Emergent Arguments: Digital Media and Social Argumentation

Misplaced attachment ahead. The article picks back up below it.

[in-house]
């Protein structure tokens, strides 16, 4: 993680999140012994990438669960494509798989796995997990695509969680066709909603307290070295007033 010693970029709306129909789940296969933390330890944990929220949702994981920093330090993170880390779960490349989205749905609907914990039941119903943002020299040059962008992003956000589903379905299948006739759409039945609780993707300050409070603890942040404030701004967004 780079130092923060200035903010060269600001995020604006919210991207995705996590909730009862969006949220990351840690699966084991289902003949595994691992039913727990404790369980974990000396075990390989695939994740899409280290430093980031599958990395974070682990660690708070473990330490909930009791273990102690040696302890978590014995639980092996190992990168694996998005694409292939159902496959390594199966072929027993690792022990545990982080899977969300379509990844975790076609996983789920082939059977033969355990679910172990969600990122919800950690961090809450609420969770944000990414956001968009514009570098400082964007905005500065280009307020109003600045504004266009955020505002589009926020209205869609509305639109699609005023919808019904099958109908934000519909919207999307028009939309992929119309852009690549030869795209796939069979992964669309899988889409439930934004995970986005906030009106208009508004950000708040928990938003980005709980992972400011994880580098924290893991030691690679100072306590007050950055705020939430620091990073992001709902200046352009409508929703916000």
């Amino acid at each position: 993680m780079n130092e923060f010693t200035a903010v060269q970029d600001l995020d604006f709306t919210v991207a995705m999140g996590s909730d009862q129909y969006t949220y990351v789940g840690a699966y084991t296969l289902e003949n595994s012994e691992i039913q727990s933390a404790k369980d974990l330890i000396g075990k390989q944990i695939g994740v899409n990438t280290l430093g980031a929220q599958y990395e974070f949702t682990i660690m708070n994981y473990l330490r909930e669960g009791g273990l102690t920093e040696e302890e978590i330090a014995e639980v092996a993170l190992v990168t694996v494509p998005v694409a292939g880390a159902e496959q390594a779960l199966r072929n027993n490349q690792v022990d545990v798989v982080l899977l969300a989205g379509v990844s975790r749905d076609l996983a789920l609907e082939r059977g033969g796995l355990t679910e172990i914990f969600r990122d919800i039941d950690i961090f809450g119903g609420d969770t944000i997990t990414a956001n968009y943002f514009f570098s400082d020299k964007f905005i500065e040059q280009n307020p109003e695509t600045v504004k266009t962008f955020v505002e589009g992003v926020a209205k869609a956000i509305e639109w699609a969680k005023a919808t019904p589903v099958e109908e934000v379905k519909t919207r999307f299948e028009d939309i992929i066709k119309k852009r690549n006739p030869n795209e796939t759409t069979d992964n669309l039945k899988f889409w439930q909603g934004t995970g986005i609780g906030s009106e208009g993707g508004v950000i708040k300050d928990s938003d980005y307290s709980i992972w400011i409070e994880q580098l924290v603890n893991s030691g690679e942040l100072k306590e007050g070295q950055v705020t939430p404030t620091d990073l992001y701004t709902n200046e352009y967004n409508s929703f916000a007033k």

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This dissertation proposes a new framework for understanding how argumentation and rhetorical action unfold in digital space. While studies in the field of rhetorical theory often address new discursive practices in spaces like Twitter and Facebook, they do not always assess the ways that the platforms themselves can influence the forms and conventions of argumentation. Similarly, the field of new media studies has attended to the structural and technical components of digital platforms, but rarely views these details through a rhetorical lens. Thus, this dissertation combines the two disciplines by approaching its thesis from two angles. First, it employs major scholarly and theoretical work from the field of rhetorical studies to determine the ways in which digital rhetorical practices align with or differ from previous ones. Second, it combines new media scholarship with close readings of digital texts, in order to examine how argumentation functions across different media platforms. This interdisciplinary approach provides unique insight into the ways that media platforms and rhetorical practices coevolve. The dissertation’s central term, “emergent arguments,” marks an epistemological shift away from the idea that an argument resides within a single text or narrative. Instead, arguments emerge from sustained and engaged interactions with digital communities, from explorations of hyperlinked trails of information, from patterns of images, words, and datasets. In digital space, knowledge is constructed communally, meaning that argumentation takes place in collaboration with a community. The project follows closely with the work of Aristotle and Perelman and Olbrechts-Tyteca, where argumentation is an inherently social act driven by cultural context and shared knowledge. The dissertation builds upon this premise by claiming that digital media make this sociality visible, traceable, and more dynamic than previous communicative platforms. It ultimately argues that in digital space, meaning itself is social, intertextual, and multimodal.